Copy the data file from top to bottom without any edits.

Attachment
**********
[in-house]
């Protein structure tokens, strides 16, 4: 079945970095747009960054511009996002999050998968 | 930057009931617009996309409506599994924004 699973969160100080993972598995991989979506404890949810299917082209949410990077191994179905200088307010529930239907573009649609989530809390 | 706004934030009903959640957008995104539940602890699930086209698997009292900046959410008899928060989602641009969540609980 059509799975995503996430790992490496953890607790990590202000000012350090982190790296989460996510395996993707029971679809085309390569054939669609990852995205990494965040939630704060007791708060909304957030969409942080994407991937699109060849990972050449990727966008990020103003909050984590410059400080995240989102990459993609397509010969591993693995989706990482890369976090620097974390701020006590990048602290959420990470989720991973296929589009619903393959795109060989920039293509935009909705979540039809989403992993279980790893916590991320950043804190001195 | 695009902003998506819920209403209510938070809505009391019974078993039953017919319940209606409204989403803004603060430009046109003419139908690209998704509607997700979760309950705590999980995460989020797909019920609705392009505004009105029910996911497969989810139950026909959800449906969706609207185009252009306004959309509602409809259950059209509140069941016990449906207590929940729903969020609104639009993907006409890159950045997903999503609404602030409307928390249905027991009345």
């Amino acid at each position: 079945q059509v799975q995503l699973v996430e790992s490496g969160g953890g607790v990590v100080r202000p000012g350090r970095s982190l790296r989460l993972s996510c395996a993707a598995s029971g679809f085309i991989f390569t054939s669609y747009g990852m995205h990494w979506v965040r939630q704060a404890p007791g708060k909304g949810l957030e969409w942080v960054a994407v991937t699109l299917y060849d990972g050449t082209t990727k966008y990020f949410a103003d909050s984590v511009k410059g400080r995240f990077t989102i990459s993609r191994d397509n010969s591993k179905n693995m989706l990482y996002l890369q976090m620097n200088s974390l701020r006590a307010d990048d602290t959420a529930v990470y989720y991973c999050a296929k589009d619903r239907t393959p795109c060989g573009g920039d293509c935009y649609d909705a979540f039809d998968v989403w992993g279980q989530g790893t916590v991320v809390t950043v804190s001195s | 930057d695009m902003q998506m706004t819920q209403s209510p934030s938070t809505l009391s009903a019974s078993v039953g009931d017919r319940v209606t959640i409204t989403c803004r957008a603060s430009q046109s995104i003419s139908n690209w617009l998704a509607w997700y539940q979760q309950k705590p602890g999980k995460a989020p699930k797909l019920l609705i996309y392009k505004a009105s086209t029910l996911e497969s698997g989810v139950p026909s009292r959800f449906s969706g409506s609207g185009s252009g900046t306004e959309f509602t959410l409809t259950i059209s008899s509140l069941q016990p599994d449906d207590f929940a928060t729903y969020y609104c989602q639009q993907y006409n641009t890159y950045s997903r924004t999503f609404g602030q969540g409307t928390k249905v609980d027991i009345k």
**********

[in-house]
């Protein structure tokens, strides 16, 4: 079945970095747009960054511009996002999050998968 | 930057009931617009996309409506599994924004 699973969160100080993972598995991989979506404890949810299917082209949410990077191994179905200088307010529930239907573009649609989530809390 | 706004934030009903959640957008995104539940602890699930086209698997009292900046959410008899928060989602641009969540609980 059509799975995503996430790992490496953890607790990590202000000012350090982190790296989460996510395996993707029971679809085309390569054939669609990852995205990494965040939630704060007791708060909304957030969409942080994407991937699109060849990972050449990727966008990020103003909050984590410059400080995240989102990459993609397509010969591993693995989706990482890369976090620097974390701020006590990048602290959420990470989720991973296929589009619903393959795109060989920039293509935009909705979540039809989403992993279980790893916590991320950043804190001195 | 695009902003998506819920209403209510938070809505009391019974078993039953017919319940209606409204989403803004603060430009046109003419139908690209998704509607997700979760309950705590999980995460989020797909019920609705392009505004009105029910996911497969989810139950026909959800449906969706609207185009252009306004959309509602409809259950059209509140069941016990449906207590929940729903969020609104639009993907006409890159950045997903999503609404602030409307928390249905027991009345």
């Amino acid at each position: 079945q059509v799975q995503l699973v996430e790992s490496g969160g953890g607790v990590v100080r202000p000012g350090r970095s982190l790296r989460l993972s996510c395996a993707a598995s029971g679809f085309i991989f390569t054939s669609y747009g990852m995205h990494w979506v965040r939630q704060a404890p007791g708060k909304g949810l957030e969409w942080v960054a994407v991937t699109l299917y060849d990972g050449t082209t990727k966008y990020f949410a103003d909050s984590v511009k410059g400080r995240f990077t989102i990459s993609r191994d397509n010969s591993k179905n693995m989706l990482y996002l890369q976090m620097n200088s974390l701020r006590a307010d990048d602290t959420a529930v990470y989720y991973c999050a296929k589009d619903r239907t393959p795109c060989g573009g920039d293509c935009y649609d909705a979540f039809d998968v989403w992993g279980q989530g790893t916590v991320v809390t950043v804190s001195s | 930057d695009m902003q998506m706004t819920q209403s209510p934030s938070t809505l009391s009903a019974s078993v039953g009931d017919r319940v209606t959640i409204t989403c803004r957008a603060s430009q046109s995104i003419s139908n690209w617009l998704a509607w997700y539940q979760q309950k705590p602890g999980k995460a989020p699930k797909l019920l609705i996309y392009k505004a009105s086209t029910l996911e497969s698997g989810v139950p026909s009292r959800f449906s969706g409506s609207g185009s252009g900046t306004e959309f509602t959410l409809t259950i059209s008899s509140l069941q016990p599994d449906d207590f929940a928060t729903y969020y609104c989602q639009q993907y006409n641009t890159y950045s997903r924004t999503f609404g602030q969540g409307t928390k249905v609980d027991i009345k």